This procedure helps us get a better understanding of conditions by inserting a thin tube containing a tiny camera into the mouth or back passage.
Our department is accredited by the UK Joint Advisory Group (JAG) in Endoscopy, which means it meets very high standards. Specific uses include:
Looking directly at the lining of the large bowel.
Investigating the rectum (back passage) and lower part of your large bowel.
Using an endoscope to look inside the gullet, stomach and first part of the small intestine.
Download our 'Guide to Gastroscopy'
Bowel cancer is the third most common cancer in the UK, but screening can reduce the risk of dying from the condition by 16%.
It detects bowel cancer at an early stage and can also identify polyps, which could develop into cancers. Patients who are diagnosed with colorectal cancer can choose where to have surgery, either locally or at The Christie. The National Bowel Cancer Audit shows that surgeons at The Christie have better outcomes than the national average.
We're recognised as a specialised centre for the treatment of rectal cancer.
These cancers affect the rectum (the last 15cm of the bowel) and can be treated with surgery, chemotherapy or radiotherapy. A multidisciplinary team of experienced surgeons, oncologists and radiologists decide which treatments are most appropriate on a case by case basis.
Chemotherapy or Radiotherapy
Not all patients require surgery. Patients who require chemo or radiotherapy are referred to one of our oncologists. We have state of the art radiotherapy equipment that reduces the risks of side-effects.
Surgery for rectal cancers involves the removal of a package of lymph glands and the fat around it called the 'mesorectum'. This is called 'total mesorectal excision' (TME) and has been shown to reduce the risk of cancer coming back. The rectum is then divided and the bowel rejoined. There is a risk of this bowel join leaking after surgery and it may be necessary to temporarily bring out a loop of small bowel upstream (ileostomy) of this join to allow it to heal.
A technique that avoids making large cuts in the skin.
Small cuts between 5 and 12mm are made and a camera and specialised instruments are inserted into the abdomen. This technique causes smaller scars, is less painful after surgery and allows a faster recovery time. Our experienced colorectal surgeons are accredited as trainers by the UK National Training Programme in Laparoscopic Colorectal Surgery.
We're specialists in robotic colorectal surgery and use the da-Vinci® robot for tumours in the pelvis.
The da-Vinci® robot's instruments and a 3-D camera are inserted through small cuts in the abdomen. The surgeon can then remove tumours with great accuracy, avoiding damage to nerves that are important for bladder and sexual function. We also have experts skilled in using robotic surgery for prostate cancer or cancers involving the uterus, making us one of a handful of centres in the world to offer robotic surgery to patients with tumours in the pelvis involving more than one organ.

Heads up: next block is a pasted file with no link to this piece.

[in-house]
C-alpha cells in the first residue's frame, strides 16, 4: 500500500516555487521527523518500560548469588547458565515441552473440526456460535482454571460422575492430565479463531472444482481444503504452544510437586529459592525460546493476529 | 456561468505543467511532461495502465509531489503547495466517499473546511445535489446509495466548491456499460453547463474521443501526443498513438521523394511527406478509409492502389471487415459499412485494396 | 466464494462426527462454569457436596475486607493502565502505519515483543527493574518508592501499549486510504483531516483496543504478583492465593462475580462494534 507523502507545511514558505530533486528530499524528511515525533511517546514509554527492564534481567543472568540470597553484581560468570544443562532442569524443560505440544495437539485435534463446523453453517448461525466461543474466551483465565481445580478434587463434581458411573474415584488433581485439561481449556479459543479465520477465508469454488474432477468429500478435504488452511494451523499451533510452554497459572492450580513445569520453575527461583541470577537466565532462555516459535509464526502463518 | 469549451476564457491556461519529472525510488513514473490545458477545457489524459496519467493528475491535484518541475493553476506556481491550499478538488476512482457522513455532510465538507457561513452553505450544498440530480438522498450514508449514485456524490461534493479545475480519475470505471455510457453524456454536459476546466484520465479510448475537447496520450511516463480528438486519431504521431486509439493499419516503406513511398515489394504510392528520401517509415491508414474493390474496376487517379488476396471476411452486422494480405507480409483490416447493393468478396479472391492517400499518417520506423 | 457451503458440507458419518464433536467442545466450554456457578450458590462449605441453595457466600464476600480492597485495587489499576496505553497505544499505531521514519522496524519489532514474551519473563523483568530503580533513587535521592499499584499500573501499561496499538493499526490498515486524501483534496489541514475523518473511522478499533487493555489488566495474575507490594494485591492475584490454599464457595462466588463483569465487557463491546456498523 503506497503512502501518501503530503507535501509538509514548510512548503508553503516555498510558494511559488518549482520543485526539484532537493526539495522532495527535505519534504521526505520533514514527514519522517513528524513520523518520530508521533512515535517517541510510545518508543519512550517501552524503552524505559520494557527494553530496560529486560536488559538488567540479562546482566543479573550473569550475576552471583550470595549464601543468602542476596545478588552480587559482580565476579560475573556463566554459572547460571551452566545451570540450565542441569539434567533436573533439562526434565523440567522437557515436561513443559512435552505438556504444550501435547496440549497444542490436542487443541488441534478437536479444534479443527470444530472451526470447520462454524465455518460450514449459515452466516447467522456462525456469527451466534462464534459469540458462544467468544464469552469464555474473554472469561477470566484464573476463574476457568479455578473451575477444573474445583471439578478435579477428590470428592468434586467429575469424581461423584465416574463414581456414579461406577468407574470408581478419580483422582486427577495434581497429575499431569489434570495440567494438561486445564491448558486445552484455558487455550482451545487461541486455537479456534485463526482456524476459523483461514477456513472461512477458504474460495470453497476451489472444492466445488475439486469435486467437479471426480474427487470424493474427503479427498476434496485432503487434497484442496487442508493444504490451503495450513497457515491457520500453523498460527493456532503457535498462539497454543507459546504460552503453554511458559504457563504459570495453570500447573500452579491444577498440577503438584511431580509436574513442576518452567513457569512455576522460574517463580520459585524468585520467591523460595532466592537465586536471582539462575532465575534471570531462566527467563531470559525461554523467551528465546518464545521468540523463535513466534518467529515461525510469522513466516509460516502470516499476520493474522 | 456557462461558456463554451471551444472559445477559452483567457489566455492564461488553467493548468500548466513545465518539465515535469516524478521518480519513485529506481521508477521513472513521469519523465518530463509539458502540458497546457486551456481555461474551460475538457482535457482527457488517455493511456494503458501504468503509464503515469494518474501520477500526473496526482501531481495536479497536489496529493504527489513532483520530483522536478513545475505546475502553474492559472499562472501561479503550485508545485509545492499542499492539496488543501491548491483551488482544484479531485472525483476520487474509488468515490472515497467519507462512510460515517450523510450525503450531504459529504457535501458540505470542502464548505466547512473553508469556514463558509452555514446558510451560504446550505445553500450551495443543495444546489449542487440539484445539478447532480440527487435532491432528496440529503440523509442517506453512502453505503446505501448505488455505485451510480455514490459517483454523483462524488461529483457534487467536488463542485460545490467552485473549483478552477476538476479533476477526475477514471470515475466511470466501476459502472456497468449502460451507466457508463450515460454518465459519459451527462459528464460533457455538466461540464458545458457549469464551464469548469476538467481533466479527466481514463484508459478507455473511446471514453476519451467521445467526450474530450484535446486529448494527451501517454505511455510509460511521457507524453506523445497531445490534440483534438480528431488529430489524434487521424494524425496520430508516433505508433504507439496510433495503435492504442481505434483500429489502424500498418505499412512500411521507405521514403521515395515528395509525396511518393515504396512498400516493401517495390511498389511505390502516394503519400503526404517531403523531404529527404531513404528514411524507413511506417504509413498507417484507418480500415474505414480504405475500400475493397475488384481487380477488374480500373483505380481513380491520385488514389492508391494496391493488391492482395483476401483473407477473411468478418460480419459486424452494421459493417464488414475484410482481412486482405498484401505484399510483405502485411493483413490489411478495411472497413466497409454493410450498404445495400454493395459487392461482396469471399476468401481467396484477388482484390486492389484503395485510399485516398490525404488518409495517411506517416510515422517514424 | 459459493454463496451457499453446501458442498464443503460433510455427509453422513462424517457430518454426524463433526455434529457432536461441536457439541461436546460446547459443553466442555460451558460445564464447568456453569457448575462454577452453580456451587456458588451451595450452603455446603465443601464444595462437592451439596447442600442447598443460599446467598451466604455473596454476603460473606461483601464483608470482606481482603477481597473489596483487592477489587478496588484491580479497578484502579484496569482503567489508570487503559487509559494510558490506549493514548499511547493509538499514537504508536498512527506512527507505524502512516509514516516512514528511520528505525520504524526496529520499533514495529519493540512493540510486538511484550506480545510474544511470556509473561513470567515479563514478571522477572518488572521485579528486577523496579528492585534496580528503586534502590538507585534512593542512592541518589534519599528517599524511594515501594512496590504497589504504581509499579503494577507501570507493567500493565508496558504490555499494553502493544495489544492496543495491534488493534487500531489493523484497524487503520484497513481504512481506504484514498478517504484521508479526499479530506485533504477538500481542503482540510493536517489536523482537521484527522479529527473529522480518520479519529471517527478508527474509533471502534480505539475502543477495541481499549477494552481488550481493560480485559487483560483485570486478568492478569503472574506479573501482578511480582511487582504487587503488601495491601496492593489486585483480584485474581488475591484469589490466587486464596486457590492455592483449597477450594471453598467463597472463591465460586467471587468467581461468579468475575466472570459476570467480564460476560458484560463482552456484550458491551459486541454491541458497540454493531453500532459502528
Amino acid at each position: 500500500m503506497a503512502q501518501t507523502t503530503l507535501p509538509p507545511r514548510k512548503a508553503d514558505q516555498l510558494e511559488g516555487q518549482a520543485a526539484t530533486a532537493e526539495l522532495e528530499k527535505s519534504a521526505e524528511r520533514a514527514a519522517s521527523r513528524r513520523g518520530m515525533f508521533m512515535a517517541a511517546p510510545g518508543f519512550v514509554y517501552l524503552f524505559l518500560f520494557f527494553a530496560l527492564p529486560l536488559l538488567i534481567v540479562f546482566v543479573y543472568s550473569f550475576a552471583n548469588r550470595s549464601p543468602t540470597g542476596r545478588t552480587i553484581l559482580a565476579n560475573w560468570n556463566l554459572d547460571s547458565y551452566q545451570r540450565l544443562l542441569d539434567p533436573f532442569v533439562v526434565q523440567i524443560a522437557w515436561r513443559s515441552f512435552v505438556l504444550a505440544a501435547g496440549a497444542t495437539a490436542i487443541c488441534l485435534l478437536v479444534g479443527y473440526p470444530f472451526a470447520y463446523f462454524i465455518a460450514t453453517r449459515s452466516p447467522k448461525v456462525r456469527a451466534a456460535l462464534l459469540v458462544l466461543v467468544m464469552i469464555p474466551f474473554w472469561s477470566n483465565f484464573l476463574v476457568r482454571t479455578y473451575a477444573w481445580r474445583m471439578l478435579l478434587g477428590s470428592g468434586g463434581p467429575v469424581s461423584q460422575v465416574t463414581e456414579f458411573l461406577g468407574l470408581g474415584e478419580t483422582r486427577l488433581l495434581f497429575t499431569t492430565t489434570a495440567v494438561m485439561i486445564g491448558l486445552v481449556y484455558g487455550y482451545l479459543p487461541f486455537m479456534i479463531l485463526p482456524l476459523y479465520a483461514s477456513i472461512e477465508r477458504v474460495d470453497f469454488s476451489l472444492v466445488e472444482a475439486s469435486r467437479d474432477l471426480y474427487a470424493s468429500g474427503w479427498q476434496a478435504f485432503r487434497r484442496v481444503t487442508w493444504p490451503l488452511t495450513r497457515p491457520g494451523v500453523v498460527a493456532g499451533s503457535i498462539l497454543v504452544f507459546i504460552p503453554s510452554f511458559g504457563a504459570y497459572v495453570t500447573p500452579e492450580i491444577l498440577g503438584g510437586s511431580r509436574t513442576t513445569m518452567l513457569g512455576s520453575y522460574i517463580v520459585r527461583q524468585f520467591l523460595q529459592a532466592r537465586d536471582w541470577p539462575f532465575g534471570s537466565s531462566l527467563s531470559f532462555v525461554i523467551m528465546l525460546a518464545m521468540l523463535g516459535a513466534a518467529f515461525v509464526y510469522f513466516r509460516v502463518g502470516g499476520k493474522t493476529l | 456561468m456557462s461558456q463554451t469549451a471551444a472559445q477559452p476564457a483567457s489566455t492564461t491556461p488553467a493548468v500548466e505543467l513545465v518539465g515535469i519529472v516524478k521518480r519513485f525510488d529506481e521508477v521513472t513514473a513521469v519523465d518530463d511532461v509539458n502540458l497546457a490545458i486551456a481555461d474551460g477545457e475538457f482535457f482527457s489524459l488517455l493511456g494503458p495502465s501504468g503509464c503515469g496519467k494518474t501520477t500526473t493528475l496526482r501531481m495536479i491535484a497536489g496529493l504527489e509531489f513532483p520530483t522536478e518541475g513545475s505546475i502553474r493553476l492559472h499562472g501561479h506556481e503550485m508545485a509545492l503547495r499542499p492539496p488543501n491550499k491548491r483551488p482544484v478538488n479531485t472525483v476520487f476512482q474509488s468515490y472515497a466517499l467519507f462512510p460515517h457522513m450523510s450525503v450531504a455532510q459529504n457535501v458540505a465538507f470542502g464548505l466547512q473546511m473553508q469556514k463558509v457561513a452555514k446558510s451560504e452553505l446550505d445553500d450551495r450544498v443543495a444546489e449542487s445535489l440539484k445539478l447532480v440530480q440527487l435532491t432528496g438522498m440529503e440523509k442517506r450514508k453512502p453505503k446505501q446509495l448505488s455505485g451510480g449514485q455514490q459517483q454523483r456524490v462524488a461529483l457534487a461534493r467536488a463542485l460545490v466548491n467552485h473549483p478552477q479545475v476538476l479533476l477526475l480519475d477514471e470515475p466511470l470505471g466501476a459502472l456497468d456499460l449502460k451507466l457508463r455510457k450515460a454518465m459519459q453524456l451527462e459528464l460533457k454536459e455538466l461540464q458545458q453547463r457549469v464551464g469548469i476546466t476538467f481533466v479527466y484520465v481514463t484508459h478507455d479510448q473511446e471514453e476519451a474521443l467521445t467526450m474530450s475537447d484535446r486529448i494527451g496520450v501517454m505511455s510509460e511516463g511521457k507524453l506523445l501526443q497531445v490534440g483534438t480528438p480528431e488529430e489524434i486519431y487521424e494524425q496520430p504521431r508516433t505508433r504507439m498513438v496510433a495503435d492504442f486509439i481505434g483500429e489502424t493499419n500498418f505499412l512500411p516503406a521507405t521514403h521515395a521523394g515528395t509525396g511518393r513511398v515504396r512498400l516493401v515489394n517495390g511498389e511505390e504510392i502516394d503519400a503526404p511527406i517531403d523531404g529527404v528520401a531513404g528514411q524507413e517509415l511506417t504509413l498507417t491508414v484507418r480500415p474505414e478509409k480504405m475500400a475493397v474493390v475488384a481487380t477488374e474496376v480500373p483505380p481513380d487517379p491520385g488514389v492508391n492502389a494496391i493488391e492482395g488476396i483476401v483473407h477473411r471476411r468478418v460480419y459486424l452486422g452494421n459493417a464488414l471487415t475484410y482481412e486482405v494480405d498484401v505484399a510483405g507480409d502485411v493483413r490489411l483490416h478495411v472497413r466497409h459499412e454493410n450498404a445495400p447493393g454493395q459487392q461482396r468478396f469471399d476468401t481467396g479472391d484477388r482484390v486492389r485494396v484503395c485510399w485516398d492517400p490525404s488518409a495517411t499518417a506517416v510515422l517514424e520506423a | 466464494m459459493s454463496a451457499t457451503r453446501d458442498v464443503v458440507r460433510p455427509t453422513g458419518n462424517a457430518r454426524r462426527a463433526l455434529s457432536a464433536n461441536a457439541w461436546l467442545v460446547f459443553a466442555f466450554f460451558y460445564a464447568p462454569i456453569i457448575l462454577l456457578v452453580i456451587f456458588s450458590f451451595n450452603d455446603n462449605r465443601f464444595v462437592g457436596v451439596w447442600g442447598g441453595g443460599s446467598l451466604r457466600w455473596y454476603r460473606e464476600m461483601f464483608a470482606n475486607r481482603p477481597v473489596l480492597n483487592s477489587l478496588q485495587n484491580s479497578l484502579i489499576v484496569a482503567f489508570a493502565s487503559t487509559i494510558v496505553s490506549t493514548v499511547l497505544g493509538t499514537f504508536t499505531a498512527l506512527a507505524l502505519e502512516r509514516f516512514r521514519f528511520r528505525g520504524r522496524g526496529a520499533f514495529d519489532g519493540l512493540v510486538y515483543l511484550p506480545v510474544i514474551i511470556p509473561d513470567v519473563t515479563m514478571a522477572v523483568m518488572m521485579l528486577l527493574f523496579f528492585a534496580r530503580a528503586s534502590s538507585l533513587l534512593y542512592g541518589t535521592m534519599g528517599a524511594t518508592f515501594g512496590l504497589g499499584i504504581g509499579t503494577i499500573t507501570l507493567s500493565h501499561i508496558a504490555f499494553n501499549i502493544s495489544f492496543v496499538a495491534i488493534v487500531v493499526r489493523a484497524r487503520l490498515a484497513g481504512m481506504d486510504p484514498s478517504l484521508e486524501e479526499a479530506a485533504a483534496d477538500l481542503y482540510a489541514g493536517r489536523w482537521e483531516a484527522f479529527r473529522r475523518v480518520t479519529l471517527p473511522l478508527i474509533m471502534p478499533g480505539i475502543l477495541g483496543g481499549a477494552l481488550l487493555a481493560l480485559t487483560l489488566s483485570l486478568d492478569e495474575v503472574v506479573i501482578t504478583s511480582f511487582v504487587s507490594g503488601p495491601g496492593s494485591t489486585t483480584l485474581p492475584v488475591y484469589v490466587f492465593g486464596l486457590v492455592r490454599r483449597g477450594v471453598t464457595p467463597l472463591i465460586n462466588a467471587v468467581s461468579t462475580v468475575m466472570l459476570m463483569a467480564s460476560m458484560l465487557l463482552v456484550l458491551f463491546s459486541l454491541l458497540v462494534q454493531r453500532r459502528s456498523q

We have unprecedented access to experienced surgeons in cancers of the rectum, ovaries, prostate and bladder.
We can bring together a dedicated multi-disciplinary team to review each case. We undertake approximately 30 such cases a year, making us one of the highest volume multivisceral cancer resection units in the world.
A recurrence is when a previously treated colorectal cancer returns. It can be treated and cured, so it is important that patients are referred promptly to an experienced centre.
Our specialist multidisciplinary team of surgeons (colorectal, liver, plastic, gynaecology and urology), oncologists, radiologists and clinical nurse specialists have the skills to make recommendations for treatment.
Cytoreductive Surgery (CRS)
This procedure removes visible tumours and is most commonly performed in cases of Pseudomyxoma Peritoneii (PMP), appendix cancers or colorectal cancers that have spread to the lining of the abdomen (peritoneum). It involves:
- Removing the lining of the abdomen (the peritoneum) affected by disease
- Removing the greater and lesser omentum, a sheet of fat in the abdomen that can act as a 'sponge' for tumour cells
- Removing two liver ligaments (falciform ligament and ligamentum teres)
- Removing the gallbladder
- Removing the bellybutton
- Removing other affected organs such as the small bowel
Hyperthermic Intraperitoneal Chemotherapy (HIPEC)
Once the tumours are removed, Hyperthermic intraperitoneal chemotherapy (HIPEC) is then inserted into the abdomen and circulated for about 90 minutes. This is a highly concentrated, heated chemotherapy treatment that unlike systemic chemotherapy (which circulates throughout the body), delivers chemotherapy directly to cancer cells in the abdomen. The solution is then drained from the abdomen and the incision is closed.
Patients with anal cancer and its precursor, 'Anal Intra-epithelial Neoplasia' (AIN) require diagnosis, initial treatment and long-term management by experts.
We offer a 4-weekly specialist clinic where patients are jointly seen by our colorectal surgeons, oncologists and specialist nurses.
Chemotherapy drugs treat cancer by killing cells that multiply and grow.
They cay be given as an injection into a vein, a drip (intravenous infusion), or orally (as tablets or capsules).
Radiation (such as X-rays, electrons or protons) can destroy cancer cells and prevent them from functioning or growing.
Radiotherapy can be used to cure certain types of cancer or to reduce the size of a cancer to make it easier to remove.